North America will finally be able to at least get their hands on the new Super Smash Bros for 3DS starting Friday, September 19, 2014, in the form of a demo. The demo has already been played by those with Nintendo club Platinum membership and those in Japan, but until now the game had not put into the hands of the public at their own leisure.
Five characters will be available in the demo version of Super Smash Bros 4. The five playable characters include: Mario, Villager, Mega Man, Pikachu, and Link. Matches are set to two-minute rounds, stock battles can not be chosen. Two options are available, Battlefield with items on, or the Battlefield version of Final Destination with no items. Luckily, local multiplayer does work.
Although three of the playable characters are staples from the beginning of the series, playing them will show off their differences. Attention has been paid to the character animations, they are not simple ports from the last iteration in the series. For those more in need of a look into the other characters, here is a full playthrough of the All-Star Mode on the Japanese version of the game.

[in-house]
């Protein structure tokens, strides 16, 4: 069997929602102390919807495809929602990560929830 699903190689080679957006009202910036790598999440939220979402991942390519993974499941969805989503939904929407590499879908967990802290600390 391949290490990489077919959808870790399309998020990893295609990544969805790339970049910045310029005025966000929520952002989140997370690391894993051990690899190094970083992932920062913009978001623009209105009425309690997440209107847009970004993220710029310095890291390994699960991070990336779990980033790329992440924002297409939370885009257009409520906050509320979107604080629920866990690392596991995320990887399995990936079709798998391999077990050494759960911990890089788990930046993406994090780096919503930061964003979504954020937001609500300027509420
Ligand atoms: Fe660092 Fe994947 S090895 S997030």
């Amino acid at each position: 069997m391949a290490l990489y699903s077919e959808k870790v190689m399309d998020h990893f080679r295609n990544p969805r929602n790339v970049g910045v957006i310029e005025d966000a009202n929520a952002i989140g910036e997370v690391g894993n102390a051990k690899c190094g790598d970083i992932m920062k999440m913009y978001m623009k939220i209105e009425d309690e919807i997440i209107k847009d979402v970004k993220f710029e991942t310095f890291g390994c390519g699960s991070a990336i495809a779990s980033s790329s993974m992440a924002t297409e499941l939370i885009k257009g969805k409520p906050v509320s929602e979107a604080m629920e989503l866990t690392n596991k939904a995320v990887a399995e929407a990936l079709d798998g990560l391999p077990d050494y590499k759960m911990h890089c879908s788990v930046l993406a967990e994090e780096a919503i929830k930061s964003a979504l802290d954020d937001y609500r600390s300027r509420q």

How does it play compared to past Super Smash Bros. games? That interpretation is up to each person that plays it however, the general consensus is that it plays more like Brawl than Melee. Ground play is more prevalent and guarding the edge is not as consistent as previously. This also means that keeping your opponent off the stage is something that takes more aggression, often leading to an offstage chase since making it back is not as threatening as before.
There is no timer in the demo itself, that is to say that you can load the demo and play it without it kicking you off. If you leave the demo, to say play something else, the number of plays left will go down by one. The demo can be started a total of 30 times before expiring and becomes available for download this morning.
One of the new additions in Smash 4 is the inclusion of other variations of the stage Final Destination. When playing the online mode For Glory, it is the only stage allowed to play on. Here are all the different versions.
Fans have been desperately waiting for the follow-up to one of Nintendo’s biggest series, Super Smash Bros. Japan has already received the full version of the game but the rest of the world is not as fortunate. October 3 marks the official release for the rest of the world (except for Australia, they get it October 4). Even though it only offers a glimpse into what is to come, it is still the first opportunity for many to get their hands on and actually play the new Smash Bros. The Wii U version is still a ways away, but for now the demo can really give fans a closer look at what is to come.